"I don't like parties, and I don't like presents, and most of all I don't like being reminded of how old I am. But, thanks."
REVIEW: From the premise alone, given that the show has had trouble choreographic outer space action, I wasn't expecting much from this one. But while my fears are eventually allayed, it's hard to shake the sense of déjà vu (see All This Has Happened Before). The opener works well enough, with a training mission turning into sudden field experience that gets a couple cadets killed. I like how Buck really digs into Wilma about her fatal decision here - and it's not the first time her orders have gotten pilots killed - but she gets off easy. I should think this would have normally elicited a formal reprimand AT THE VERY LEAST. As it turns out, it's a play on the theme of youth versus age, because while inexperience did these boys in, the plot will require the participation of a squadron of has-beens. The younger models will get captured (but still prevail), while the old warriors win the larger victory, etc. Buck sneers at Wilma's ageism, but it's got to be said this society keeps its citizens employed until the age of 85. It just happens the Fighting 69th (69? yes, of course, it would be) have been summarily retired because Wilma herself had kicked 'em out of the service after they failed their physicals.
This is a big one for Wilma. You might say it's even a shortcut to giving her some background. The villains in this have stolen a cache of weapons from Earth Before the Fall, including deadly nerve gas they mean to spread in Earth's atmosphere as revenge on Wilma, whose squadron had maimed them while trying to stop their gun running operations. Corliss is severely scarred and has an electronic eye, and his paramour Roxanne has a metal arm. So it's personal. And the only pilot able to navigate the perilous asteroid field where the villains have their base is Noah Cooper (Peter Graves, whooo!) who just so happens to be Wilma's mentor and father figure who she drummed out of the marines, perhaps more out of love and worry than actual reason (he seems pretty sharp). So this too is personal. And I have to give it to Erin Gray. Once we get past the whole false dilemma of not wanting Cooper to bring his old squadron on the mission (Buck gives her a talking to, she later returns parroting his words, meh), she's great in this. Whether facing off against Corliss and Roxanne, (ridiculously) distracting the guards with her curves (still more believable that Buck's flying kicks a moment later) and asking them to strip, thinking Cooper didn't make it out alive, and so relieved when he does, she hands in a touching performance. Her best yet.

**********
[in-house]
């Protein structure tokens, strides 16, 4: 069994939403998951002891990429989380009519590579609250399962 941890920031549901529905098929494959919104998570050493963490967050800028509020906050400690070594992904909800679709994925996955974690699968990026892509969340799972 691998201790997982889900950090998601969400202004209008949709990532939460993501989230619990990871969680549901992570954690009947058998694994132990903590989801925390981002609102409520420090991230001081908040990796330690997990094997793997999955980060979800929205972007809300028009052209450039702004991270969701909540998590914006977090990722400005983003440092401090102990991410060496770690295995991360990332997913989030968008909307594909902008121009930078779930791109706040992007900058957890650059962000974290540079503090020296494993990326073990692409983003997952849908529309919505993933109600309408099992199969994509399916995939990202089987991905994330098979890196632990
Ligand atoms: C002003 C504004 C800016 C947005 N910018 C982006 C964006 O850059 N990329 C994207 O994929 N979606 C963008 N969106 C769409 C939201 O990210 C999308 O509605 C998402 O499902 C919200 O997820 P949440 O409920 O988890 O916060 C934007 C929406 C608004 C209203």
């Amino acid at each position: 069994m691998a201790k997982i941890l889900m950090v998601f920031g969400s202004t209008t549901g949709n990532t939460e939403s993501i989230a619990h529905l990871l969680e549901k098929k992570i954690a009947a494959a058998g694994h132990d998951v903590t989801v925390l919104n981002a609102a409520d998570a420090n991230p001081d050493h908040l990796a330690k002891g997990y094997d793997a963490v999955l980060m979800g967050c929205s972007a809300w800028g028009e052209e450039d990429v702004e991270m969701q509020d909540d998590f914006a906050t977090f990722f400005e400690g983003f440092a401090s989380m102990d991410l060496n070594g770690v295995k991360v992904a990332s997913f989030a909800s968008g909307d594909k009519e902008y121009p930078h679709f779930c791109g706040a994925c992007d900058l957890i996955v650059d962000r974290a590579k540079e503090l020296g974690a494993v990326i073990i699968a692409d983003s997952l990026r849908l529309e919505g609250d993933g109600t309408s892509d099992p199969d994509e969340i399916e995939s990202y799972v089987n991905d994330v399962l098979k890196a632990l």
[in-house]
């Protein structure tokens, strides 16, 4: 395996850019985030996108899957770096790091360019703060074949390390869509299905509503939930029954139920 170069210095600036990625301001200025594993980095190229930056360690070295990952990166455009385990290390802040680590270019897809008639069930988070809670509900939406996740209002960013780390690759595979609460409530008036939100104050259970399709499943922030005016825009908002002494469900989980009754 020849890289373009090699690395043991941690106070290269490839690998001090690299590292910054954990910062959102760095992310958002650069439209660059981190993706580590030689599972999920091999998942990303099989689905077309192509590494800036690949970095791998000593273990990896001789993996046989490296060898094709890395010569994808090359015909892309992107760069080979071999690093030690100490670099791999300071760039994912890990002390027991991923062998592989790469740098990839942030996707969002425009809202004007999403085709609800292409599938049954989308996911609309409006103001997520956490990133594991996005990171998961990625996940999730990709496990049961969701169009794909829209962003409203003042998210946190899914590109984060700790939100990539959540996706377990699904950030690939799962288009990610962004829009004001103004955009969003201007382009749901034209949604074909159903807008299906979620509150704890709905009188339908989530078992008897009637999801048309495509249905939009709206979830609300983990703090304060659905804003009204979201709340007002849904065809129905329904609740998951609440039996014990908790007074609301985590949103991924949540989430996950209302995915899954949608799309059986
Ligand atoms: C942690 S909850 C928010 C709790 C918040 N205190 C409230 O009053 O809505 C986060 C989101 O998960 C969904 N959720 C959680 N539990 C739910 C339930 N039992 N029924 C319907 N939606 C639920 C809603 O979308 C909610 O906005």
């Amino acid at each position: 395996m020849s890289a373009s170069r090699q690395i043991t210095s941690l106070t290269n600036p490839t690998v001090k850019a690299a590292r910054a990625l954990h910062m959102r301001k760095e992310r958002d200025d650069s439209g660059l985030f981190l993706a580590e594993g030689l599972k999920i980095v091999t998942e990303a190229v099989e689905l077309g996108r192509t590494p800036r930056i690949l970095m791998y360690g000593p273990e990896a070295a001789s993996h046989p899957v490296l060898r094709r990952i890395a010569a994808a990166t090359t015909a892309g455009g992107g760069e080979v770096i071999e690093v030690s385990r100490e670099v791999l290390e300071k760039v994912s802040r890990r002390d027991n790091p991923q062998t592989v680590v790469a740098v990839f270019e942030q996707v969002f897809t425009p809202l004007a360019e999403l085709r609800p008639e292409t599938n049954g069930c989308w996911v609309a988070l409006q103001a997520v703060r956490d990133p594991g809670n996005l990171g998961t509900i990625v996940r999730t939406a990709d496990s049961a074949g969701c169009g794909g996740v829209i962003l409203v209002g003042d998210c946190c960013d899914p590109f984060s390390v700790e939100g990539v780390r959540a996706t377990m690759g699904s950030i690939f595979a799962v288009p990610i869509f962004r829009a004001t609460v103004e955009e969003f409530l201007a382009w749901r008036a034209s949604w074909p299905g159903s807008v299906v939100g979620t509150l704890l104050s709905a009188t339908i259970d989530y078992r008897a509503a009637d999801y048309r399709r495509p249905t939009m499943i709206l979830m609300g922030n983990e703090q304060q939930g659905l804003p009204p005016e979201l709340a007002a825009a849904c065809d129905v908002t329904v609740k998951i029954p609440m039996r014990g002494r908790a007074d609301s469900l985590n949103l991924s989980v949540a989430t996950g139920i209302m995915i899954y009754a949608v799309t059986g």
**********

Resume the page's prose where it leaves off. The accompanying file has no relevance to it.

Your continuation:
Some of the old guys are a little cookie-cutter just to make up the numbers, but for the most part, they're memorable. Cooper makes a deal, his help in exchange for the reinstatement of his entire team, but he's also honest about being out of practice during the trial runs. He's always watchable; I could have spent more time with him. Big Red is also fun, taken to whistling and humming absent-mindedly when nervous, to his partner's distress. I love love love the bit where he's being given instructions and a "stop humming" slips in there. They do well and get their reward, though it almost doesn't matter when they think Cooper was killed (along with a husband-wife team). Dr. Huer is quite dense not to get all this, but just when you think the show has finally decided to kill some people off (and indeed, the villains buy it), Cooper returns, having simply been blown off course. Had he died there, I'd be complaining about the effects once again failing to make things clear, but seeing as they had a reason to play coy AND I love Wilma's reaction, I'll shut up. I like how the tables are turned in the climax, where now Cooper has the same kind of conflict of interest when his team needs to bomb the base knowing his surrogate daughter in inside.